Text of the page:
Backup, Restore, Upgrades
Another important part of your Day2 considerations is how do we process, store, and secure information in the event of mistakes or disaster? Do we have a backup plan and a plan to restore data? Do we have a way to ensure upgrades are performed successfully with little to no downtime? Backups are critical to any infrastructure platform, and with OpenShift, multi-tenancy gives you the ability to created a shared responsibility model for data. Depending on your persistent storage choices, data backup of the registry and various infrastructure components may be a breeze and part of the regular backup procedure or policy. Regarding the cluster definition, that may be entirely backed up via an etcd backup, although regular testing of this backup and restore procedure should be performed to ensure integrity and performance.
Upgrades present another challenge to process and stability, however; with each successive release, OpenShift upgrade procedures are getting easier and simpler. The new Control Plane Migration Assistant (CPMA) to migrate your control plane as well as the Cluster Application Migration (CAM) tool to migrate your application workloads makes the upgrade and migration process from OpenShift 3 to 4 much simpler and faster than ever before.
Efficient resource utilization is probably one of the core drivers for organizations adopting microservices int he first place, so how do we ensure responsible and efficient resource usage? OpenShift affords administrators the ability to ration and distribute compute, memory, and network resources and a granular level to each tenant if need be, giving true resource control over the cluster and its underlying resource availability. Resource limiting can also be enforced at the namespace and cluster-level, safeguarding against runaway applications that can hamstring cluster resources.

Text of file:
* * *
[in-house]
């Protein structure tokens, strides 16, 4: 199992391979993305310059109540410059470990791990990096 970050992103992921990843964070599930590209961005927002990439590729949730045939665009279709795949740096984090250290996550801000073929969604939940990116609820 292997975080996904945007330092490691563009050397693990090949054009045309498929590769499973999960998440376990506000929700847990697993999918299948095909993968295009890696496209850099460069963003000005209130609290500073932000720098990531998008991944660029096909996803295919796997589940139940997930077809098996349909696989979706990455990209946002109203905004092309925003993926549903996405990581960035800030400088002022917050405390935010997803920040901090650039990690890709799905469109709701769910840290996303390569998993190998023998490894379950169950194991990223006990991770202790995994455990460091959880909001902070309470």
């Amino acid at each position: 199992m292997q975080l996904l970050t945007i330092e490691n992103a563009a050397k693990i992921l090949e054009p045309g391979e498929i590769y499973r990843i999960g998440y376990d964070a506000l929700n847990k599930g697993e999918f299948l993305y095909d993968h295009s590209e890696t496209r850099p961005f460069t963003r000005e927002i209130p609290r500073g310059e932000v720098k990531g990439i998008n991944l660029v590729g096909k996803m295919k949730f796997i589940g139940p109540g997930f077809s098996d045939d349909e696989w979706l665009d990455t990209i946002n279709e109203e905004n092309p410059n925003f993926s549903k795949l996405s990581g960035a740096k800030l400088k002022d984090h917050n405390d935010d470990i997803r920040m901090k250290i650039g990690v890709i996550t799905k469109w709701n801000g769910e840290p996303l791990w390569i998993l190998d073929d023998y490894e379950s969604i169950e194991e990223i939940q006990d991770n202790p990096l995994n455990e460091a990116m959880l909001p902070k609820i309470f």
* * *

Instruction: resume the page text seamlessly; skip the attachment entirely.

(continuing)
Containers and Kubernetes prefers to be ephemeral by nature, which can present challenges regarding stateful applications and also maintaining and storing the state of the cluster, the registry, and the underlying applications. OpenShift features a fairly robust and comprehensive persistent storage solution in addition to the ability to link more traditional filesystem or block-based backends into the system. While these work for most situations, it is not always the answer or the complete answer at least as sometimes we need even more robust solutions. Tried and true persistent storage solutions for containers, like Portworx, provide highly resilient, dependable, and highly available persistent and distributed storage solutions for maintaining statefulness.
You’ve achieved success with all the above components, but now what? What remains? One thing ever-present in this process is the human element. How are teams organized to run efficiently and provide adequate coverage? How and by what process does the team or teams deliver their services to tenants of the platform and to end-users? How will the team handle upgrades, new features, and necessary maintenance in the dynamic landscape of ever-increasing innovation? The secret to this is the key ingredient in DevOps: Automation. Automate where possible to remove tedious human interactions and free up visibility and coverage ability to tackle real, complex problems while also freeing up time back towards creative pursuits. Google has a fantastic Site Reliability Engineering book as a solid reference for teams looking to implement OpenShift into their service delivery process and organization at-large.
Hopefully, with all this taken into consideration, your team will be able to take the leap into microservices and leverage empowering and feature-rich platforms for managing them like OpenShift. It’s not enough to just acquire technology, it’s necessary to have a plan on how to continue to successfully employ and advance those tools, Day 2 and onwards…